The city of Amsterdam will present a $25.68 million budget plan with a controversial water rate increase during a public hearing set for Monday night at the Riverfront Center.
Officials wrangled with proposals over the past two months trying to cut spending or find more revenue and ultimately agreed to raise water rates — capped at 3 percent increases by voters — by 9.61 percent.
Fifth Ward Alderman Richard Leggiero, who fought against boosting water rates beyond the voter-approved cap, said Friday that he’s not expecting to hear kind words from taxpayers on the proposal.
“I’m expecting the public to really speak out against it,” he said.
The water rate increase is expected to raise $436,216 in revenue both from city taxpayers and water users outside the city, including the town of Amsterdam, where users pay 1.5 times the city rate.
Another stream of added revenue will be drawn in from retired employees, who will be asked to pay 10 percent of their health insurance costs.
Retirees are the least able to pay tax increases, Leggiero said.
“I just can’t see them going after the retirees; if they want to do that, let them go after them when they do the new contracts. Hit the people that are still making a paycheck that are still able to afford this,” he said.
The budget as proposed will increase property taxes by 4.38 percent.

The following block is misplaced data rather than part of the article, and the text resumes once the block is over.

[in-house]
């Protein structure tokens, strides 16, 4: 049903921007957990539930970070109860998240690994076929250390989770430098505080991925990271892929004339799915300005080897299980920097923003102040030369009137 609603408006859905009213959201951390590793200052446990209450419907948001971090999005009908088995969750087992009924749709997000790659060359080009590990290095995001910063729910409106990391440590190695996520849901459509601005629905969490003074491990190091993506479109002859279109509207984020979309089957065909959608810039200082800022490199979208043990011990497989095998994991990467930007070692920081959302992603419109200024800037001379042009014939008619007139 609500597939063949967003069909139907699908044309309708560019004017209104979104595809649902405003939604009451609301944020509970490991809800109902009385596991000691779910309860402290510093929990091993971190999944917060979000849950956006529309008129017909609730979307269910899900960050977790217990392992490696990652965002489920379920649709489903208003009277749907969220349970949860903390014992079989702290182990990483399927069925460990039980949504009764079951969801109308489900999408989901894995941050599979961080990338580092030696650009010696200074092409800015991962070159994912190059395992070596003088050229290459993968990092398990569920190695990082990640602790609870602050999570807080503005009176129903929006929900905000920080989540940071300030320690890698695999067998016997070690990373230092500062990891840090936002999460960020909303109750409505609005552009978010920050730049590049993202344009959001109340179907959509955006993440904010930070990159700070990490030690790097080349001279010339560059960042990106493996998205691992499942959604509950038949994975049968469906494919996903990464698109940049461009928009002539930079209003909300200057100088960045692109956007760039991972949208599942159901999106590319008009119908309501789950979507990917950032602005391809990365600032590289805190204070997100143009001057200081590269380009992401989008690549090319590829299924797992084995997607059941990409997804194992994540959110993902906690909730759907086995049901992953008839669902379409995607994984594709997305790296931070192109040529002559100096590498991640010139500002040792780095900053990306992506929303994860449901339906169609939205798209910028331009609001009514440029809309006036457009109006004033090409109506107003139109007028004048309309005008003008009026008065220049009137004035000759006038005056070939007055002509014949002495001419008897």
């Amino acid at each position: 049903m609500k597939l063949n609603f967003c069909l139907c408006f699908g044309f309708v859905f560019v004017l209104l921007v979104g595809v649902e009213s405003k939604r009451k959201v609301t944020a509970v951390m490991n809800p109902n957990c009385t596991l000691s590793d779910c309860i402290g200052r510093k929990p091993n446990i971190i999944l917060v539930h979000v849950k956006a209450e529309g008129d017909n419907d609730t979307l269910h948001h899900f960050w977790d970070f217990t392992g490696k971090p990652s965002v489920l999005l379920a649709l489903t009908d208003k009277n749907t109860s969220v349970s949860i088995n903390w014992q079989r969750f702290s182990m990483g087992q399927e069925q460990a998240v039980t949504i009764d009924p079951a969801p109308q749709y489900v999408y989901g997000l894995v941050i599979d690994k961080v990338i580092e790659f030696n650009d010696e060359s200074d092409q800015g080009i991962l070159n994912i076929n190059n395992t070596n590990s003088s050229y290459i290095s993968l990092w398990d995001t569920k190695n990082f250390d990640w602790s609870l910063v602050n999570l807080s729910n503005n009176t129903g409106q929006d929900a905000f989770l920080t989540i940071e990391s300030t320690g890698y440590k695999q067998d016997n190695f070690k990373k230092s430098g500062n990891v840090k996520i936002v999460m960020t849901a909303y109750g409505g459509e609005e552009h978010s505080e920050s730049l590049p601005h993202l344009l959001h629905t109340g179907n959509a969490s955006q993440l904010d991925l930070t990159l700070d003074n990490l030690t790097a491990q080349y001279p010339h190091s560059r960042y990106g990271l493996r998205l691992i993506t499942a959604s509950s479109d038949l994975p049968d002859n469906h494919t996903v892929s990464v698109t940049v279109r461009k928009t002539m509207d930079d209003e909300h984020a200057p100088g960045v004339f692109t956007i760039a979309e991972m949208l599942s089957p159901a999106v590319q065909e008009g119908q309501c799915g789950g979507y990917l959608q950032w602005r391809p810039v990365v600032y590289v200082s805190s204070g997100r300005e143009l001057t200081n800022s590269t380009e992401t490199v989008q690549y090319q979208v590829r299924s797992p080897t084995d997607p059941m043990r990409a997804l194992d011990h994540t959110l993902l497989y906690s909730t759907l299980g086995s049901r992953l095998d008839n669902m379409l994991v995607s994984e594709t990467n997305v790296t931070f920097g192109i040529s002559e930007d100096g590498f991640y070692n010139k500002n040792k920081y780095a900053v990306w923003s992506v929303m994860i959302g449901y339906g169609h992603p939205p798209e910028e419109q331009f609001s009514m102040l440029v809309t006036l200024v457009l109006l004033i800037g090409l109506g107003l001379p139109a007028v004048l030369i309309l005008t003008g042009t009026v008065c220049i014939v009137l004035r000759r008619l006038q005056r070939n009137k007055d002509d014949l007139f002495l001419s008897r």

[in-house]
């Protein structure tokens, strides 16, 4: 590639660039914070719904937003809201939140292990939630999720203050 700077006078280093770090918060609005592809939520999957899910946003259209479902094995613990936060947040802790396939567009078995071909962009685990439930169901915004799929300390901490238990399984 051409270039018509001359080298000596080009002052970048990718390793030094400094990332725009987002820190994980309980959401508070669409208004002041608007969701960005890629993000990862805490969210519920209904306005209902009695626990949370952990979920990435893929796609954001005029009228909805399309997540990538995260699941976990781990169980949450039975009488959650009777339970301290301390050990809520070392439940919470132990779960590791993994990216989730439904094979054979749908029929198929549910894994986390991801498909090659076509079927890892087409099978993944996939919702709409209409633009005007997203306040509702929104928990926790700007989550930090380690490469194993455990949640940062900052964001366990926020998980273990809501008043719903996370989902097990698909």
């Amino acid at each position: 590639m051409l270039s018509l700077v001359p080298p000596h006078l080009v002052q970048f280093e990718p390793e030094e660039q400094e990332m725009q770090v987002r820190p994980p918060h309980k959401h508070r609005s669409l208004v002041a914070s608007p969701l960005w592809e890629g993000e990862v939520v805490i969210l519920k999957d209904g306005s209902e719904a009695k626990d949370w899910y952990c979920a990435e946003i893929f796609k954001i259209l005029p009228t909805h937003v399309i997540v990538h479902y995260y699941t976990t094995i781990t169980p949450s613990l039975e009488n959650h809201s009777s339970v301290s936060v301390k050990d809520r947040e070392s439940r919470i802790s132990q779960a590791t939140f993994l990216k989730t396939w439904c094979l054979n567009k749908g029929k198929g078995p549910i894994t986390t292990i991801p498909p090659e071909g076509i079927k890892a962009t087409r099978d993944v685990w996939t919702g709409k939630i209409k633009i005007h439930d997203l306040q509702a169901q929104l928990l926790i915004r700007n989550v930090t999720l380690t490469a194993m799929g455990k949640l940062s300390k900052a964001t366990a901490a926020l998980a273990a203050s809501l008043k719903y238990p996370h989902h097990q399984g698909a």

The tax per $1,000 of a property’s assessed value will increase by 62 cents, up to $14.85.
With the 9.61 percent increase in the water rate, the owner of a $75,000 property will pay a total tax bill of $1,388.71, up $77.54 over the current bill.
The tentative budget would hike the total tax bill by $52.74 on a $35,000 property, and the increase would be $93.04 on a $100,000 property.
Mayor Ann Thane said the tentative budget reflects the difficult fiscal situation faced throughout the country, but it prevents the loss of services residents have grown accustomed to.
“I would hope that everyone understands that the budget committee certainly understands the stressors that every taxpayer in the city of Amsterdam, and outside, are experiencing at this time, in this economy,” Thane said.
“But we are really faced with either making cuts to our labor force, which will in turn affect services we provide, or taking the route that we’ve recommended,” Thane said.
The city will hold a public budget hearing at 6:30 p.m. on Monday on the upper level of the Riverfront Center.
Categories: Schenectady County